Massachusetts Daily Collegian

A free and responsible press serving the UMass community since 1890

A free and responsible press serving the UMass community since 1890

Massachusetts Daily Collegian

A free and responsible press serving the UMass community since 1890

Massachusetts Daily Collegian

SBS plans to ‘close that community gap’ with diversity and inclusion action plan

College listens as students voice concerns with racist matters at the University of Massachusetts
Katherine Mayo/ Daily Collegian (2016)

In efforts to make its department more inclusive and diverse, the College of Social and Behavioral Sciences (SBS) created an action plan and held a forum on Dec. 8 for students to voice their concerns on racism and brainstorm ideas with SBS staff on how the department can help.

On Thursday, there were roughly 30 attendees including staff, faculty and students at the forum hosted by R. Karl Rethemeyer, dean and professor of social and behavioral sciences. Rethemeyer said the forum was a good opportunity to begin student interaction, especially concerning these pressing matters.

“This is … an opportunity for you [students] to raise issues and ask questions,” Rethemyer said at the beginning of the forum, “and for leadership, faculty and staff to listen carefully and deeply to student concerns and trauma that’s been experienced in the past.”

Students spoke up about the racist emails from the fall of 2021 and spring of 2022. Students said they felt the investigations were inconclusive and suggested the University send out frequent emails to update students and faculty on the racist email investigations.

Another suggestion was that the SBS department holds a survey for students to share what courses they may be interested in to help with advancing diversity and creating more research opportunities. Students felt that there is a lack of diversity and would like to see more African-centric studies provided by the SBS department.

In order to “create a sense of belonging” for students on campus, Rethemeyer said he plans to hold more forums like this in the future to help students express their interests. Rethemeyer said he also hopes to share these perspectives with the upper administration at UMass.

Jonathan Wynn, associate professor and department chair for sociology, said the forum was a “productive listening session that pointed to a few clearing strategies that we can work on at the department level.”

Wynn said the strategies can be used in the classrooms, as well as for advisors, with the hope that other departments will follow the lead of SBS in these discussions.

Wynn explained how students should not have to deal with representation fatigue, which is the feeling of being burnt out and isolated for being a minority. “A college student has a lot of things to do,” Wynn said, “they shouldn’t have to worry about this.”

SBS created a 2021-22 Diversity, Equity and Inclusion (DEI) Action Plan last year which is updated yearly. The plan so far has four actions.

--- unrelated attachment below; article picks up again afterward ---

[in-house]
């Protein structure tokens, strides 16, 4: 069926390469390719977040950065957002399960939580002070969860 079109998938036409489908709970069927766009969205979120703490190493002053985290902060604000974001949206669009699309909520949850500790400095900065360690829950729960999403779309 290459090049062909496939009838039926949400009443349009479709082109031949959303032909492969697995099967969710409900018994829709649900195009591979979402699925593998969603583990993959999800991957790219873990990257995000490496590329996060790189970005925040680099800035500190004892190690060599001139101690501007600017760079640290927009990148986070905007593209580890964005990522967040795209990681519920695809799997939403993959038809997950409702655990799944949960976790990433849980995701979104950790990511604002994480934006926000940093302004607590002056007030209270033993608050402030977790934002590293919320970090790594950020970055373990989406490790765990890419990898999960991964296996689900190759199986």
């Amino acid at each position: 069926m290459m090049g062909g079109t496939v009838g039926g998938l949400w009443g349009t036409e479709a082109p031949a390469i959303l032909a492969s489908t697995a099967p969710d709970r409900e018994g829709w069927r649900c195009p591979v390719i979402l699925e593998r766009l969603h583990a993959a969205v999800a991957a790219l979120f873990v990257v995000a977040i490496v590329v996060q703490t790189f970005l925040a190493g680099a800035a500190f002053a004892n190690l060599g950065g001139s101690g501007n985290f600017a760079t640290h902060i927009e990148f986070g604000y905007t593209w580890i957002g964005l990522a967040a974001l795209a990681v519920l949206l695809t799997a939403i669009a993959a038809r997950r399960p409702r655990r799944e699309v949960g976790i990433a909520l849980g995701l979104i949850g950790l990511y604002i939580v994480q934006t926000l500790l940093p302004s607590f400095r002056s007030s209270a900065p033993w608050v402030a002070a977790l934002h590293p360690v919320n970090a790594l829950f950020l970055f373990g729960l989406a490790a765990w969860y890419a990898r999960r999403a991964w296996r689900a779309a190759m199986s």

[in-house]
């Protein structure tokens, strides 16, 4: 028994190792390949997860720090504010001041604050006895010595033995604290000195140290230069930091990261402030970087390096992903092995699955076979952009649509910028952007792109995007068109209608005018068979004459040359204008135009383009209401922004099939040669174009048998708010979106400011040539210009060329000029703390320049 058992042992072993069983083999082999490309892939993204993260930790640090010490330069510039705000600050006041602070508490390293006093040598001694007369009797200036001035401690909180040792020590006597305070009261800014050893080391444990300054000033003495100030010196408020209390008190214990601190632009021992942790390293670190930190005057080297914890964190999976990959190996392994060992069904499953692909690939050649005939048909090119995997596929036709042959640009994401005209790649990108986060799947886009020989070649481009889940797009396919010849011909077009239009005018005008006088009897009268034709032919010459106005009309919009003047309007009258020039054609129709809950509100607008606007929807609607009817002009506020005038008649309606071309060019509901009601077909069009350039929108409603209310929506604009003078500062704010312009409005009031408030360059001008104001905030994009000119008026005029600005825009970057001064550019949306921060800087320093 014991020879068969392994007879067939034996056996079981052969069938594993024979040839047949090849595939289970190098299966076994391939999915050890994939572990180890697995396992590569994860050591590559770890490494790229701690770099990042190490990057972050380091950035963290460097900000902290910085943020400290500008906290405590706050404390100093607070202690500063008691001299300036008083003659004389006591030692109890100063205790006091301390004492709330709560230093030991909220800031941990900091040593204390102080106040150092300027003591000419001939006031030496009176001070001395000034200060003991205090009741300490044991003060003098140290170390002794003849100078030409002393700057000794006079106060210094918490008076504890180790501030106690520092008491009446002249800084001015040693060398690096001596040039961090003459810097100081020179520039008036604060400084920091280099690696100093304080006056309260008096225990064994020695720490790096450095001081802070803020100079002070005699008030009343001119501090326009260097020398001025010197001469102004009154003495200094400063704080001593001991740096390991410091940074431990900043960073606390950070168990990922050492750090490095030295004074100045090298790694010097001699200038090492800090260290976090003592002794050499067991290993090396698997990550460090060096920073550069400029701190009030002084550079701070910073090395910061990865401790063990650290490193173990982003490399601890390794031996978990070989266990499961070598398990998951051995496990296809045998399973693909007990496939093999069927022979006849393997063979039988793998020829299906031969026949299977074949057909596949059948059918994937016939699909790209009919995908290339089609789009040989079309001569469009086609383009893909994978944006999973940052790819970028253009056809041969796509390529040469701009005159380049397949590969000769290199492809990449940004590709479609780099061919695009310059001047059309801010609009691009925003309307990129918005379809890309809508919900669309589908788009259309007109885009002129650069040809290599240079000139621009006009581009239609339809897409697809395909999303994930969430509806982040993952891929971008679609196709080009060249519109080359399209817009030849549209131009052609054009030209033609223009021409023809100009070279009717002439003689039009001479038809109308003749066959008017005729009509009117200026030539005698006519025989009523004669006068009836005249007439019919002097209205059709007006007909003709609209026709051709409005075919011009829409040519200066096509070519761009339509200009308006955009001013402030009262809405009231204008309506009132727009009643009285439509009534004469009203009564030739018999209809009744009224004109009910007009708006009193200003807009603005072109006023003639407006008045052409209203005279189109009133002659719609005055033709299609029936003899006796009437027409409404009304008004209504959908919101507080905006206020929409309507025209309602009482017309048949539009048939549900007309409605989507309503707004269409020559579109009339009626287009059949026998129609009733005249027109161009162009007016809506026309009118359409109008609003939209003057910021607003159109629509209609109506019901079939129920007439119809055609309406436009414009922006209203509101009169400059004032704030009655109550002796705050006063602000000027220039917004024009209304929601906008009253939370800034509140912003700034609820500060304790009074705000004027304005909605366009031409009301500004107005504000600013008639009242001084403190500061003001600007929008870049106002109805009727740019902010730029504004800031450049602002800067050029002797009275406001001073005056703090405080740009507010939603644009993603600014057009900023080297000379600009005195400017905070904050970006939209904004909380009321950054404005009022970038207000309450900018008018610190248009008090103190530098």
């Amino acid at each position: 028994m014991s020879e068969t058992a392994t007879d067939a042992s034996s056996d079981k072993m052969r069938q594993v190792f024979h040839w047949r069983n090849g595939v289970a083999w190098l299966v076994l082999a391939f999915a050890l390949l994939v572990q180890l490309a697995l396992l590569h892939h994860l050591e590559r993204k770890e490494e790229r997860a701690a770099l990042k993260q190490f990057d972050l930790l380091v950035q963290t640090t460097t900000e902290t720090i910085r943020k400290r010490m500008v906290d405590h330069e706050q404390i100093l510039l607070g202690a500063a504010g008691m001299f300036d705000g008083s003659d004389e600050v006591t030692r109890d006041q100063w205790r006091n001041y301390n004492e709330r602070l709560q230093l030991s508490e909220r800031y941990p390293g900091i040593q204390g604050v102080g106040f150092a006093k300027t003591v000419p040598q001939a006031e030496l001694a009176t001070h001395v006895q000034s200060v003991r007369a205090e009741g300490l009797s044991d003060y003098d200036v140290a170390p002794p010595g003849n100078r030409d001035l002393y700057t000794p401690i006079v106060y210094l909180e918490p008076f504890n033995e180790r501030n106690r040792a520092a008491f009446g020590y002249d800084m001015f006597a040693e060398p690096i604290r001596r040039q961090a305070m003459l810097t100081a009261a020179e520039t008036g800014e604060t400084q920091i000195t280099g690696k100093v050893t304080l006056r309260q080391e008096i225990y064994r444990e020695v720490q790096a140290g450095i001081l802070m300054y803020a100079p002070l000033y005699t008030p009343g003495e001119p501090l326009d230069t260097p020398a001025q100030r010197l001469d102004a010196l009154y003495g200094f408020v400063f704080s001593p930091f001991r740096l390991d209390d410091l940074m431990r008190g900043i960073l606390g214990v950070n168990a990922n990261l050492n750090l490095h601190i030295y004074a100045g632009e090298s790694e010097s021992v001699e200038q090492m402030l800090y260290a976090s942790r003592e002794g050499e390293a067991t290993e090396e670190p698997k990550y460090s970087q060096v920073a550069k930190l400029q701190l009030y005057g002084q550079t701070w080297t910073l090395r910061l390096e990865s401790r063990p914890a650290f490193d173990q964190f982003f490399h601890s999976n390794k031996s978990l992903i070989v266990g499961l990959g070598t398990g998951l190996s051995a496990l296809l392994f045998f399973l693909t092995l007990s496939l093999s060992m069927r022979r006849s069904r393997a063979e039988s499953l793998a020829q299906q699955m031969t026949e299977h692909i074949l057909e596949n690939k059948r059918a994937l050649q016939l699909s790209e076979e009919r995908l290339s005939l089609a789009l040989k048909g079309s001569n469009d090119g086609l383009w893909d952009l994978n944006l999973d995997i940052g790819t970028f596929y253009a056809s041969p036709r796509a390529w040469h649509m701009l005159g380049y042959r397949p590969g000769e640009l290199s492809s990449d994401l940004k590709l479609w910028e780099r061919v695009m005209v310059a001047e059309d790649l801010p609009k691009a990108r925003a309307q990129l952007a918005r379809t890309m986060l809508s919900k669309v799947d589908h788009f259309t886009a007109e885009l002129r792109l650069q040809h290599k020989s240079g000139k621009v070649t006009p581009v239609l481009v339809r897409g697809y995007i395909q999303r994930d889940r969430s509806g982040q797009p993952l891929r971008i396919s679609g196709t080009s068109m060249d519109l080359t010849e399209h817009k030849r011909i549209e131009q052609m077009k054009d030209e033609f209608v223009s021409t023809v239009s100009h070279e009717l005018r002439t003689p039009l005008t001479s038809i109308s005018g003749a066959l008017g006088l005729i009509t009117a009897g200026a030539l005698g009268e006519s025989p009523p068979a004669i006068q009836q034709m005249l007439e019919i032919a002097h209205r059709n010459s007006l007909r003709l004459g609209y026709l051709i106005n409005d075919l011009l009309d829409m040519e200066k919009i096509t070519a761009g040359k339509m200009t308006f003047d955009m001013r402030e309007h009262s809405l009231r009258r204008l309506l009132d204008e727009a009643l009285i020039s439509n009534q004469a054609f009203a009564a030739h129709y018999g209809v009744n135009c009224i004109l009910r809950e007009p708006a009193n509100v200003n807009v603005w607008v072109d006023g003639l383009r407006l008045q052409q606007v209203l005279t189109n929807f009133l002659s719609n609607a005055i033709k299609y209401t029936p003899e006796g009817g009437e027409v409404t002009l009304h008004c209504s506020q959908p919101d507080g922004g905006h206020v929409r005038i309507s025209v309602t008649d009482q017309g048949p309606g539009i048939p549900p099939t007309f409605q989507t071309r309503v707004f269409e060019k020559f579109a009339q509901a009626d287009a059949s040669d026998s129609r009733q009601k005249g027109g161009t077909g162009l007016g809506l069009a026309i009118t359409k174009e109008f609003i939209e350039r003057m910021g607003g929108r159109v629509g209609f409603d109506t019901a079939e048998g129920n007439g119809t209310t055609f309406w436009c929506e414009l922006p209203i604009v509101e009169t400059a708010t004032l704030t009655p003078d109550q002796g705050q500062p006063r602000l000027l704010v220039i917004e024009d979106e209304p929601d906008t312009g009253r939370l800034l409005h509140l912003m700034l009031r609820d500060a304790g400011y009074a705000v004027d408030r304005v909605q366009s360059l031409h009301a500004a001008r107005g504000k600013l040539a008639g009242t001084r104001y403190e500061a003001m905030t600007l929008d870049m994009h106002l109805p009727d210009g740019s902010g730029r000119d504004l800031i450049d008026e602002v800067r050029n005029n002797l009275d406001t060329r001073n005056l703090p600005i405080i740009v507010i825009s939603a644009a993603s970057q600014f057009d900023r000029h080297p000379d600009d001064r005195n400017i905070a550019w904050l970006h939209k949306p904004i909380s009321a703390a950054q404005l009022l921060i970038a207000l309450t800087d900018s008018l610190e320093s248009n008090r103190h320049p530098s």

Action item one states, “Establish an organizational structure within SBS that is dedicated to diversity, equity and inclusion.”

According to the SBS website, the department has the SBS RISE Program (Remedying Inequity through Social Engagement). Currently directed by Dr. Felicia Griffin-Fennell, RISE is a community for anyone who identifies as marginalized. The organization holds community-building events, support opportunities, research, scholarships and more.

Action item two is, “Incorporate anti-racist pedagogy and content throughout SBS curriculum.”

Action item three is, “Actively recruit, retain, and promote a diverse faculty, staff and student body within the college.”

Lastly, action item four states, “Cultivate a college and campus climate that promotes diversity, equity and inclusion.”

The listening session held on Thursday was a part of action item four.

Lynn Phillips, senior associate dean for education and student development at SBS said she appreciated students’ courage for coming to the forum and speaking up. Phillips said she learned “some things we can institute” in reference to the course survey and continuation of SBS forums.

“We heard themes we’ve heard too often,” Phillips said, “we need [student’s] voices to be heard and actions to be taken. Changes are happening in SBS that students need for community … but there’s always so much more to be done. I’m grateful for the students who came.”

If students wish to voice their concerns anonymously, they can fill out this google form. Students can also reach out to speak one on one with Dr. Felicia Griffin-Fennell, director of the SBS RISE Program and Jennifer Lundquist, professor and senior associate dean of research and faculty development by contacting via email.

“There’s a great deal of care in SBS not just in understanding but for changing and wanting to close that community gap. That’s on top of our list,” Phillips said.

Liesel Nygard can be reached at [email protected] and followed on Twitter @LieselNygard.

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